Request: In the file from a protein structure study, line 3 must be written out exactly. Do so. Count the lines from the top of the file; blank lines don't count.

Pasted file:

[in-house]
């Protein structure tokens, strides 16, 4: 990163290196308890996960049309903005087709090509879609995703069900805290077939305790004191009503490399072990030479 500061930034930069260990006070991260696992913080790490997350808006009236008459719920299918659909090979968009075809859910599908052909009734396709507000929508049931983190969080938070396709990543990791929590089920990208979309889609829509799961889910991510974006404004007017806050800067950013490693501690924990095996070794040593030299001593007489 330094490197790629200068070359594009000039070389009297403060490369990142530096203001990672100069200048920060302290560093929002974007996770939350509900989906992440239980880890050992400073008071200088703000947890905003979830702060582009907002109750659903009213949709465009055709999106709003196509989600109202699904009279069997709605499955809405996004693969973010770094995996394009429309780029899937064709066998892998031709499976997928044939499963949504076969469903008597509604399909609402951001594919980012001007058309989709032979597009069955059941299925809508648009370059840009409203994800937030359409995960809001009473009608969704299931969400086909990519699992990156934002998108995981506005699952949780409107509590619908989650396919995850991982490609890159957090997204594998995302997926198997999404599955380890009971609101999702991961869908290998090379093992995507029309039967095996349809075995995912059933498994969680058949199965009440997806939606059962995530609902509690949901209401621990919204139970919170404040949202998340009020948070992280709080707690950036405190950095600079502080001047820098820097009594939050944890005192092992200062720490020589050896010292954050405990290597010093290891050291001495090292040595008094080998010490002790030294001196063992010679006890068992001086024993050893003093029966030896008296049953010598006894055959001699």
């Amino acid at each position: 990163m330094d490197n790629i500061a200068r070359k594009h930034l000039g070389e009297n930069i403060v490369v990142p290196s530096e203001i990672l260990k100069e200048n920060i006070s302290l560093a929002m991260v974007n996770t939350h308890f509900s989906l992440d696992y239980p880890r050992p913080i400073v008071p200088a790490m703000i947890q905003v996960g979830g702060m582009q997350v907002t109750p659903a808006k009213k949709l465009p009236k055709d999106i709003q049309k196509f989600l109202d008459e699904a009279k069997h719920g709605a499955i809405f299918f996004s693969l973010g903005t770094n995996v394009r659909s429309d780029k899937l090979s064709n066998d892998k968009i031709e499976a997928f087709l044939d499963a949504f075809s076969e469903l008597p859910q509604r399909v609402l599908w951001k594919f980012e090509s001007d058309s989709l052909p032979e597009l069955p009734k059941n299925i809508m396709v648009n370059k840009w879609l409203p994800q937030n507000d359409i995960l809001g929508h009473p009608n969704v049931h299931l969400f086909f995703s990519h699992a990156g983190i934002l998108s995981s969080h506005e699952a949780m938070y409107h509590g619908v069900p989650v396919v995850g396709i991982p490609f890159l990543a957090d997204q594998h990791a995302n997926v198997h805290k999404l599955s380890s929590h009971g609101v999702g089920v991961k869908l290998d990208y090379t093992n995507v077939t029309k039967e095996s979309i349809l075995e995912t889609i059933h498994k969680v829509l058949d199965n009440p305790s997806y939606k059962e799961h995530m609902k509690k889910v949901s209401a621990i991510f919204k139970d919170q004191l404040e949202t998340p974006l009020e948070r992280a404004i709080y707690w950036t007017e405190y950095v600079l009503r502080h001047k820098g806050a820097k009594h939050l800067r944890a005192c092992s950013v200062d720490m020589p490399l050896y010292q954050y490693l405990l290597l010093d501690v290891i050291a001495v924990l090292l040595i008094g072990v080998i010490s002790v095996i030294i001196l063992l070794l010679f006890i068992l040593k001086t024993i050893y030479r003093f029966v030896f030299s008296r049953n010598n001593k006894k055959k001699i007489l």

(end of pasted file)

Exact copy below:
């Amino acid at each position: 990163m330094d490197n790629i500061a200068r070359k594009h930034l000039g070389e009297n930069i403060v490369v990142p290196s530096e203001i990672l260990k100069e200048n920060i006070s302290l560093a929002m991260v974007n996770t939350h308890f509900s989906l992440d696992y239980p880890r050992p913080i400073v008071p200088a790490m703000i947890q905003v996960g979830g702060m582009q997350v907002t109750p659903a808006k009213k949709l465009p009236k055709d999106i709003q049309k196509f989600l109202d008459e699904a009279k069997h719920g709605a499955i809405f299918f996004s693969l973010g903005t770094n995996v394009r659909s429309d780029k899937l090979s064709n066998d892998k968009i031709e499976a997928f087709l044939d499963a949504f075809s076969e469903l008597p859910q509604r399909v609402l599908w951001k594919f980012e090509s001007d058309s989709l052909p032979e597009l069955p009734k059941n299925i809508m396709v648009n370059k840009w879609l409203p994800q937030n507000d359409i995960l809001g929508h009473p009608n969704v049931h299931l969400f086909f995703s990519h699992a990156g983190i934002l998108s995981s969080h506005e699952a949780m938070y409107h509590g619908v069900p989650v396919v995850g396709i991982p490609f890159l990543a957090d997204q594998h990791a995302n997926v198997h805290k999404l599955s380890s929590h009971g609101v999702g089920v991961k869908l290998d990208y090379t093992n995507v077939t029309k039967e095996s979309i349809l075995e995912t889609i059933h498994k969680v829509l058949d199965n009440p305790s997806y939606k059962e799961h995530m609902k509690k889910v949901s209401a621990i991510f919204k139970d919170q004191l404040e949202t998340p974006l009020e948070r992280a404004i709080y707690w950036t007017e405190y950095v600079l009503r502080h001047k820098g806050a820097k009594h939050l800067r944890a005192c092992s950013v200062d720490m020589p490399l050896y010292q954050y490693l405990l290597l010093d501690v290891i050291a001495v924990l090292l040595i008094g072990v080998i010490s002790v095996i030294i001196l063992l070794l010679f006890i068992l040593k001086t024993i050893y030479r003093f029966v030896f030299s008296r049953n010598n001593k006894k055959k001699i007489l």